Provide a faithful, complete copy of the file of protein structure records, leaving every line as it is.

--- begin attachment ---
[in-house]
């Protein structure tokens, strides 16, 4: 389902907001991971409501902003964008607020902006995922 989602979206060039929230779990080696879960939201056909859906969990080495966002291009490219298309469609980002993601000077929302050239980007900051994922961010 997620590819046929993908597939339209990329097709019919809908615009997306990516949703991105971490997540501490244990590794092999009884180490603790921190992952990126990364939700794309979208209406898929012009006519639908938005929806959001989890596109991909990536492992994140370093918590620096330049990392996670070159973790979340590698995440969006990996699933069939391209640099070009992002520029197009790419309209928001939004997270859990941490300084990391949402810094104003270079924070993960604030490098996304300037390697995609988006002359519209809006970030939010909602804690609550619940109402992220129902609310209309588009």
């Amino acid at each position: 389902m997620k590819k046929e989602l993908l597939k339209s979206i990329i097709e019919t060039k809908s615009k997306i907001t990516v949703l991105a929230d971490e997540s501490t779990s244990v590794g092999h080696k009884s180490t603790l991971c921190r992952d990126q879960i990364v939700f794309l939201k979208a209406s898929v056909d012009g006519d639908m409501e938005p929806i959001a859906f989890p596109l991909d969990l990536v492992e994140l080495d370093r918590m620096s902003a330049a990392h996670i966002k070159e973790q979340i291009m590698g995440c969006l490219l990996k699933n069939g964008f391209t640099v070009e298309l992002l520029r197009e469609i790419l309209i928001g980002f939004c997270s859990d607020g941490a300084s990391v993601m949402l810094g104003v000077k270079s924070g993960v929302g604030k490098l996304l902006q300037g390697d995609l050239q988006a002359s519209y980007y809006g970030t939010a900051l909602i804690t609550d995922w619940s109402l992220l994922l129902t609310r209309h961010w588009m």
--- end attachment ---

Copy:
[in-house]
């Protein structure tokens, strides 16, 4: 389902907001991971409501902003964008607020902006995922 989602979206060039929230779990080696879960939201056909859906969990080495966002291009490219298309469609980002993601000077929302050239980007900051994922961010 997620590819046929993908597939339209990329097709019919809908615009997306990516949703991105971490997540501490244990590794092999009884180490603790921190992952990126990364939700794309979208209406898929012009006519639908938005929806959001989890596109991909990536492992994140370093918590620096330049990392996670070159973790979340590698995440969006990996699933069939391209640099070009992002520029197009790419309209928001939004997270859990941490300084990391949402810094104003270079924070993960604030490098996304300037390697995609988006002359519209809006970030939010909602804690609550619940109402992220129902609310209309588009």
């Amino acid at each position: 389902m997620k590819k046929e989602l993908l597939k339209s979206i990329i097709e019919t060039k809908s615009k997306i907001t990516v949703l991105a929230d971490e997540s501490t779990s244990v590794g092999h080696k009884s180490t603790l991971c921190r992952d990126q879960i990364v939700f794309l939201k979208a209406s898929v056909d012009g006519d639908m409501e938005p929806i959001a859906f989890p596109l991909d969990l990536v492992e994140l080495d370093r918590m620096s902003a330049a990392h996670i966002k070159e973790q979340i291009m590698g995440c969006l490219l990996k699933n069939g964008f391209t640099v070009e298309l992002l520029r197009e469609i790419l309209i928001g980002f939004c997270s859990d607020g941490a300084s990391v993601m949402l810094g104003v000077k270079s924070g993960v929302g604030k490098l996304l902006q300037g390697d995609l050239q988006a002359s519209y980007y809006g970030t939010a900051l909602i804690t609550d995922w619940s109402l992220l994922l129902t609310r209309h961010w588009m």